And Now, Here's The Weather...

(page 6)

From Corsica, Jacques Deleuze:

"Of course, temperatures down here in Corsica are much less damaging than exactly the same temperatures in Northern Europe, and this fact should always be born in mind when making comparisons. Here, the December mean temperature was 3C below average and January's was 1.5 below average. Thus, most of the plants were dormant when the cold snap of February occurred.

"The night temperature on the 7th went down to -1.5 (mildest spot) and to -5 (coldest spot) which is actually about the same as I recorded in '84/85. The rest of the week was warmer with no frost but then the next week we had another cold spell with frost and a weekly mean temperature of 0 in the coldest part of the garden. As a result, the most tender palms: Ptychosperma, Hyophorbe, Neodypsis, Caryota etc., had their leaves burnt. However, all the others showed no damage and are already growing away nicely."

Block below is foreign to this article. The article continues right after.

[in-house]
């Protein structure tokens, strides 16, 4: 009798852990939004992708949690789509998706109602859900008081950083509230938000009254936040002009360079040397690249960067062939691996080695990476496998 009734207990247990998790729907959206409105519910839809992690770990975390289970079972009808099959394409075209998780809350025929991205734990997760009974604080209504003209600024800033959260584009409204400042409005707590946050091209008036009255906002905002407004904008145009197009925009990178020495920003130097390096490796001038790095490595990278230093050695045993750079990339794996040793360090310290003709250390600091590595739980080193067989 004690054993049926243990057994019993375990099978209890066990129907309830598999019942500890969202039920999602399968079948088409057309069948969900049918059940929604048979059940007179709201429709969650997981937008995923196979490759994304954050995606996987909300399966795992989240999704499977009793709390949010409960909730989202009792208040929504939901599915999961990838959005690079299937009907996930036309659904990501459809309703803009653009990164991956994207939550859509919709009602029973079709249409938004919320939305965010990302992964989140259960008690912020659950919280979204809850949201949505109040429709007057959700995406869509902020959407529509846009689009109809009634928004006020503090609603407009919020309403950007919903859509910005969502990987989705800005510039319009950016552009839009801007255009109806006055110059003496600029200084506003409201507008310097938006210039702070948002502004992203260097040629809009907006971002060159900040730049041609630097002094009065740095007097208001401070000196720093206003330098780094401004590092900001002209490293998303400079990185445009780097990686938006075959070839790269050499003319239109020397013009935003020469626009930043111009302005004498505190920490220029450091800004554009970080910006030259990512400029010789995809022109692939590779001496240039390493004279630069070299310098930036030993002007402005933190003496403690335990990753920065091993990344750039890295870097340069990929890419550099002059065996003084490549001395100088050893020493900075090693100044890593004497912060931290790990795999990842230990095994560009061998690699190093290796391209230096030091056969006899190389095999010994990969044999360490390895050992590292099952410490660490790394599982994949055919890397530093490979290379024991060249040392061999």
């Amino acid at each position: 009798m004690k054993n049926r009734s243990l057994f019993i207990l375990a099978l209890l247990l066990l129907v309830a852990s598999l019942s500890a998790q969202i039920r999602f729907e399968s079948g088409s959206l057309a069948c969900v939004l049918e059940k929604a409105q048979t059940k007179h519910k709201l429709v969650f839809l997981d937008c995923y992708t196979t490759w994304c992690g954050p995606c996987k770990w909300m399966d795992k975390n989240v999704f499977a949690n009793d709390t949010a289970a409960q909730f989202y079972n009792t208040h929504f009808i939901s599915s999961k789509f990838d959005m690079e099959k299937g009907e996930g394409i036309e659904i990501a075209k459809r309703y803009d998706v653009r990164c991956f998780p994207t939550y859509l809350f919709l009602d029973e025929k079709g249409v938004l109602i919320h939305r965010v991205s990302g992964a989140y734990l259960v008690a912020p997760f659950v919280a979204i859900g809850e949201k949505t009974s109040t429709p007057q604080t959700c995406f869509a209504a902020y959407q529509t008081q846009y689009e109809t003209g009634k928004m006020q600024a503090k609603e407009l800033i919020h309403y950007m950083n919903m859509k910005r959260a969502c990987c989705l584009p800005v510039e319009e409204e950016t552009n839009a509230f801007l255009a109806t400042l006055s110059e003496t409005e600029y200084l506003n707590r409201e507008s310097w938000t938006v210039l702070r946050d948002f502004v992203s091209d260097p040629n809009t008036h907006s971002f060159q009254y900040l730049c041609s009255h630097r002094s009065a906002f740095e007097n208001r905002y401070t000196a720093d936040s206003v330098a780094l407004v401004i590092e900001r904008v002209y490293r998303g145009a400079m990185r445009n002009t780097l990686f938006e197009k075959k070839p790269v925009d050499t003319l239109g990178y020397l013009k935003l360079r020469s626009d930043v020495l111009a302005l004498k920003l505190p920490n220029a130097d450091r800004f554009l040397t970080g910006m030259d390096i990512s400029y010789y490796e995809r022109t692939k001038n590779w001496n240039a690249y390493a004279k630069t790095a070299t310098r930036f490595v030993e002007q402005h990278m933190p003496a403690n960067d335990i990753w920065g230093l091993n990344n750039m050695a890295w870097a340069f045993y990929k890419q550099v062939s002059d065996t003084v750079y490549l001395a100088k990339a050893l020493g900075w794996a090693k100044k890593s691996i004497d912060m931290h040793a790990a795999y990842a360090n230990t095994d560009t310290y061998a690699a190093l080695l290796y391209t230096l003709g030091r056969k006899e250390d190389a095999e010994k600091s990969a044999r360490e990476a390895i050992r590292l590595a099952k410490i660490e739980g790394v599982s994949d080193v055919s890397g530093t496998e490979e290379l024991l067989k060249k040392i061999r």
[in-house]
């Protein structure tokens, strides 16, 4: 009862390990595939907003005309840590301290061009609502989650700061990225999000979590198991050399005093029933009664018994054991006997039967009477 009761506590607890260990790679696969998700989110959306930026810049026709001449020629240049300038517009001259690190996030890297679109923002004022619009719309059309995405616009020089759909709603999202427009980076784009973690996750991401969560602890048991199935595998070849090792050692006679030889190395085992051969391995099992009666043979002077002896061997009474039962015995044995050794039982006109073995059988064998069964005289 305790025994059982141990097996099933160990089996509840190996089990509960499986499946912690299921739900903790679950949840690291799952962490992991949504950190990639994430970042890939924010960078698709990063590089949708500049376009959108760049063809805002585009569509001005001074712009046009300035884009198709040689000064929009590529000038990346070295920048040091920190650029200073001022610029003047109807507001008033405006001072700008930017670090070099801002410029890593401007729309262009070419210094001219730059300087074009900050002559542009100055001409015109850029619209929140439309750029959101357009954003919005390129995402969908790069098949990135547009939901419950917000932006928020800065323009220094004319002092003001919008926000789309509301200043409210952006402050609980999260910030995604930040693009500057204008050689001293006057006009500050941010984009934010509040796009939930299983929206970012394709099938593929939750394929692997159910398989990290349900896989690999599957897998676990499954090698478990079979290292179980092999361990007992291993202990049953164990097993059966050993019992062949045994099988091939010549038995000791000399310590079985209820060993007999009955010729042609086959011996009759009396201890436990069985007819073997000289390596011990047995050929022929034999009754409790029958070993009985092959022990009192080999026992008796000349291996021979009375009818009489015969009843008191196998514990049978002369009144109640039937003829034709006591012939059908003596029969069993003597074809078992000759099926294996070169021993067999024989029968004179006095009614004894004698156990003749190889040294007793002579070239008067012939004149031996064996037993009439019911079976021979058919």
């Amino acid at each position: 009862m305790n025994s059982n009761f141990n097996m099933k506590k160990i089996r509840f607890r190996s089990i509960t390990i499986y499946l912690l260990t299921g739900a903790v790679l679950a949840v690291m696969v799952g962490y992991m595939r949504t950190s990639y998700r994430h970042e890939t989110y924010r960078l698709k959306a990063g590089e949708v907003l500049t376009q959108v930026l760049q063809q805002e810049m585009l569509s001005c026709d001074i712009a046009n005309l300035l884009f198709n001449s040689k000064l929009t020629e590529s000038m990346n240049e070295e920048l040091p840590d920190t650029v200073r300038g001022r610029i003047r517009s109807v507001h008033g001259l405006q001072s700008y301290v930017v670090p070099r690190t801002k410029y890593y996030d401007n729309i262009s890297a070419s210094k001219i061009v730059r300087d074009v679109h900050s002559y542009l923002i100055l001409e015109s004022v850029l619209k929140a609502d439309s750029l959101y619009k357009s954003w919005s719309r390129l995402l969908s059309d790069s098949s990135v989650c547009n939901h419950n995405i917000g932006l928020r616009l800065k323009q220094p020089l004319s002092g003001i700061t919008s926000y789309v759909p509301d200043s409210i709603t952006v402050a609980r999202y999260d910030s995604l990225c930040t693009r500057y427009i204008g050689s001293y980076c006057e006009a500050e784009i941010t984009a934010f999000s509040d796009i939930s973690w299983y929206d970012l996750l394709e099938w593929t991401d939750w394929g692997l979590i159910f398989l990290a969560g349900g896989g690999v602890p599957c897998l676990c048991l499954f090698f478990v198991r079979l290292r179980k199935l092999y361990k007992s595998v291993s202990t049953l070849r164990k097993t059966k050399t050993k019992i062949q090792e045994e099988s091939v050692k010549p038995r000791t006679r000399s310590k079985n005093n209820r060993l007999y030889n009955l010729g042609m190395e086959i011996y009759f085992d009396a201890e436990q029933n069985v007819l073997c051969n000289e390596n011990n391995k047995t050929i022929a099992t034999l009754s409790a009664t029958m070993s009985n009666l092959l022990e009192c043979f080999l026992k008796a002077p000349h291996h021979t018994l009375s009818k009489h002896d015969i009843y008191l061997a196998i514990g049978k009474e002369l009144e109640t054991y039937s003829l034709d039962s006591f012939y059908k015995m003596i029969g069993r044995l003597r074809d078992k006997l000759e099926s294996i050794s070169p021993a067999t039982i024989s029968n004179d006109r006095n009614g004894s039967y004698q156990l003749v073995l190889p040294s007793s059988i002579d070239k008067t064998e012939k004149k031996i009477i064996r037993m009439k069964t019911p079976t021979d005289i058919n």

Thomas Baumgartner, from Austria:

"Austria is used to quite cold winters due to its continental, and in higher parts, alpine climate. As an example, the average statistics for the Vienna region (one of the milder areas) tell of about 82 (lays of frost, night lows of -10, and 46 days of snow cover of 30-40cm.

"In common with most of Europe, the last two winters were quite mild, but this year it was unusually cold with lows down to -17 in Vienna during February. Fortunately this cold period did not last long, and conditions soon normalized.

"As you can imagine, this is not the ideal climate for growing palms out of doors, and the few attempts that have been made have been unsuccessful. In this country, we palm enthusiasts have to content ourselves with potted specimens kept outside during the warmer months, and brought in during the winter"

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